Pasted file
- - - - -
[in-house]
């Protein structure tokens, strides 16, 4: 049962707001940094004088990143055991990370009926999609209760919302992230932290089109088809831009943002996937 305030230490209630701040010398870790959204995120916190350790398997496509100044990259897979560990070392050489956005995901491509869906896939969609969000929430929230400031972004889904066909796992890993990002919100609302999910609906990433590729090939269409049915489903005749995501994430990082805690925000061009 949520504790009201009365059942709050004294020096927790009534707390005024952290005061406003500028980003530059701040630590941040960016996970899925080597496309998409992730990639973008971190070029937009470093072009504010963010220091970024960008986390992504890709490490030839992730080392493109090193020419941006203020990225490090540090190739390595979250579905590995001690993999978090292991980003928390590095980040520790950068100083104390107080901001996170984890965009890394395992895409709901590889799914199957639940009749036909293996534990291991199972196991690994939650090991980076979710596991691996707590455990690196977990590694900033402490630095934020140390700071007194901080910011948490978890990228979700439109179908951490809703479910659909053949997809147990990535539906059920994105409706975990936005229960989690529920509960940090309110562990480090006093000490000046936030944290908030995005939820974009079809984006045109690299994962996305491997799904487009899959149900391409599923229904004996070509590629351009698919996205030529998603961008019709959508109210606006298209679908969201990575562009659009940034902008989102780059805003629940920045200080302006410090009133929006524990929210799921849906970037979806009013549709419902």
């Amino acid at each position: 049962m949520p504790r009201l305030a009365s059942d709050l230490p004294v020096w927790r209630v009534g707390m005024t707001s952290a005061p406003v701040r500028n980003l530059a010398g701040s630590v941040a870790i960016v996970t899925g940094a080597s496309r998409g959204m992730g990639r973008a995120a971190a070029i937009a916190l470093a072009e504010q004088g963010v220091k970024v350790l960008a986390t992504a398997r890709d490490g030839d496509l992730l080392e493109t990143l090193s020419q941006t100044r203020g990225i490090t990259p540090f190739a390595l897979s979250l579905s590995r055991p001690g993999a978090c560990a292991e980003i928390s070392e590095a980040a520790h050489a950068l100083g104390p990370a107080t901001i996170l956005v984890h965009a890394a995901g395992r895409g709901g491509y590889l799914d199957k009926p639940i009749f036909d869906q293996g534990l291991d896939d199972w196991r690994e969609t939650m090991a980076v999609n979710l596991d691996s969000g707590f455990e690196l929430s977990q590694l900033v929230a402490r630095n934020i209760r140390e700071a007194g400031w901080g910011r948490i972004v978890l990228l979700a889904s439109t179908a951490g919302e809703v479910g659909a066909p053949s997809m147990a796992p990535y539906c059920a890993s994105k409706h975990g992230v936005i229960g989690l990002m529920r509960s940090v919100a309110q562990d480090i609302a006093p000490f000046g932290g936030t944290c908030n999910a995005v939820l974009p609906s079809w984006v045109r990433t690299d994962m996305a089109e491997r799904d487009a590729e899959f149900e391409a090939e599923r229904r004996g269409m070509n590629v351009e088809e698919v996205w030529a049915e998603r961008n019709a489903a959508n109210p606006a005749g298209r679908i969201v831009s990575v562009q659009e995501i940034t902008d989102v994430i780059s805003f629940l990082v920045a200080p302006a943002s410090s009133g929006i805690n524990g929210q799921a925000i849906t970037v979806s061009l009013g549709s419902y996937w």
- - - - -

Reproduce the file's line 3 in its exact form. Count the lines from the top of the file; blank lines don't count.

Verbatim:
């Amino acid at each position: 049962m949520p504790r009201l305030a009365s059942d709050l230490p004294v020096w927790r209630v009534g707390m005024t707001s952290a005061p406003v701040r500028n980003l530059a010398g701040s630590v941040a870790i960016v996970t899925g940094a080597s496309r998409g959204m992730g990639r973008a995120a971190a070029i937009a916190l470093a072009e504010q004088g963010v220091k970024v350790l960008a986390t992504a398997r890709d490490g030839d496509l992730l080392e493109t990143l090193s020419q941006t100044r203020g990225i490090t990259p540090f190739a390595l897979s979250l579905s590995r055991p001690g993999a978090c560990a292991e980003i928390s070392e590095a980040a520790h050489a950068l100083g104390p990370a107080t901001i996170l956005v984890h965009a890394a995901g395992r895409g709901g491509y590889l799914d199957k009926p639940i009749f036909d869906q293996g534990l291991d896939d199972w196991r690994e969609t939650m090991a980076v999609n979710l596991d691996s969000g707590f455990e690196l929430s977990q590694l900033v929230a402490r630095n934020i209760r140390e700071a007194g400031w901080g910011r948490i972004v978890l990228l979700a889904s439109t179908a951490g919302e809703v479910g659909a066909p053949s997809m147990a796992p990535y539906c059920a890993s994105k409706h975990g992230v936005i229960g989690l990002m529920r509960s940090v919100a309110q562990d480090i609302a006093p000490f000046g932290g936030t944290c908030n999910a995005v939820l974009p609906s079809w984006v045109r990433t690299d994962m996305a089109e491997r799904d487009a590729e899959f149900e391409a090939e599923r229904r004996g269409m070509n590629v351009e088809e698919v996205w030529a049915e998603r961008n019709a489903a959508n109210p606006a005749g298209r679908i969201v831009s990575v562009q659009e995501i940034t902008d989102v994430i780059s805003f629940l990082v920045a200080p302006a943002s410090s009133g929006i805690n524990g929210q799921a925000i849906t970037v979806s061009l009013g549709s419902y996937w």